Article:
Member since 5/2/09
Date: 6/29/13 6:30 PM
I've seen that underware. Have that kind of stuff in some of mine. So I do wear things made that way.
But, those are really not sewing techniques or sewing supplies at all. Too bad though. When they make underware like that, they do have the edges of the synthetic knit cut with lasers instead, so unless you got a whole lazer table set up at home, and software to make it do what you want, things are not going to be working just the same way.
And going along with that, they got molded stuff, and heat welded stuff too. So even though some factory some place has the equipment to do more heat welding, lazer cutting and stuff, does not mean you can go down to Joann's fabric and pick up the supplies or the equipment for it at all.
I think about the closest you are going to be able get just on a pair of panties like that, is to use a sewing pattern that really is only one piece panties with only one seam up the back and you will have to sew at least that one seam. And then instead of having anything laser cut, just use a pair of sissor or maybe a rotary blade. And then instead of having anything elastic wise more heat bonded onto there, maybe you can just get a little bottle of that liquid stuff that is made for more putting on the bottom of some kids footy pajamas and kind of rubbery, so they stick to the floor and so not slip. If you want to run that over your synthetic pantie 4 way stretch edges there and you can get it to stick, then maybe it might grip for a while, onto your skin, a bit in the same way. But as you can see, not really much sewing going on like that at all either. You could try that I guess.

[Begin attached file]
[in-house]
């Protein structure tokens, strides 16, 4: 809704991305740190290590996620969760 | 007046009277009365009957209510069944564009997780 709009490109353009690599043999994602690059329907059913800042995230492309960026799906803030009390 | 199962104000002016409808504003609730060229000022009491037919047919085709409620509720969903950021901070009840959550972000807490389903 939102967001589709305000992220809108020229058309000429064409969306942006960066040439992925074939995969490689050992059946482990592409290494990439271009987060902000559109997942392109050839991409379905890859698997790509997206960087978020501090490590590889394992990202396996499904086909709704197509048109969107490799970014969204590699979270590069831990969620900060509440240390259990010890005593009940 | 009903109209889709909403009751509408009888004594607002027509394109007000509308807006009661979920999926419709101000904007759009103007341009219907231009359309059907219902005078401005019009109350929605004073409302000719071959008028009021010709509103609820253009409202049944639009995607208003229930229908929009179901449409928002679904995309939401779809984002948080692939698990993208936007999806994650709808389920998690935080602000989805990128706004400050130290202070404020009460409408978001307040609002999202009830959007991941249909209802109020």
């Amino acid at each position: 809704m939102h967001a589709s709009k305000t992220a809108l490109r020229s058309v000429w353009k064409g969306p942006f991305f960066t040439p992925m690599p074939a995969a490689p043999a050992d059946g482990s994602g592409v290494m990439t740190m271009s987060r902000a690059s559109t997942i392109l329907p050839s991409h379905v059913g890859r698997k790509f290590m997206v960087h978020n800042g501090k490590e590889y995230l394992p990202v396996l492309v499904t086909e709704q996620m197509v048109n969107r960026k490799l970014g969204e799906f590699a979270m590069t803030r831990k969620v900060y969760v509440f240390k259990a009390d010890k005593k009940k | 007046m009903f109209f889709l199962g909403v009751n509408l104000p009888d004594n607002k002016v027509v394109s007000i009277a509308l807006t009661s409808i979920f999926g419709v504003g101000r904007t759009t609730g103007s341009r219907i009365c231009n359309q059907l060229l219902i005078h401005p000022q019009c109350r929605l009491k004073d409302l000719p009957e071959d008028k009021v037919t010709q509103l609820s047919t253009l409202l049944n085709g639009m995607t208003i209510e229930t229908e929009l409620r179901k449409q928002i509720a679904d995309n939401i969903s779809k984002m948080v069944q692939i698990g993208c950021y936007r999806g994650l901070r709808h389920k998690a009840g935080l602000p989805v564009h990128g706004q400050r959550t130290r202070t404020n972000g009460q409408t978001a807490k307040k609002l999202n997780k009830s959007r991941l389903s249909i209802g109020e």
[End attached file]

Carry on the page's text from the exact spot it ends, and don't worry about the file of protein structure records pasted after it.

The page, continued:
And also why they don't sell those items in stores or on the internet for you, unless you were a factory someplace.
If you try to heat bond anything onto that really low melt temp fabric, I think both the fabric and anything you wish to bond onto there also, is really just going to end up as a glob of melted plastic on the bottom of your iron.
If you really want to try it at home, and just very, very badly,maybe go get something like an elna press, and two separate sheets of teflon press cloth, lay your clear elastic laid onto your lycra fabric, and press it as low as possible and just hope for the best. The best might be if you could get some of that clear elastic to actually melt into the fabric, still be stretchy, and not get stiff or burnt up and have no melt though, strike though on the other side of the fabric, and then still be able to peel that stuff of of a teflon press sheet. I don't think that is going to work though, and probably courting disaster as in melting messes or just not getting it to work.
-- Edited on 6/29/13 6:31 PM --
-- Edited on 6/29/13 6:47 PM --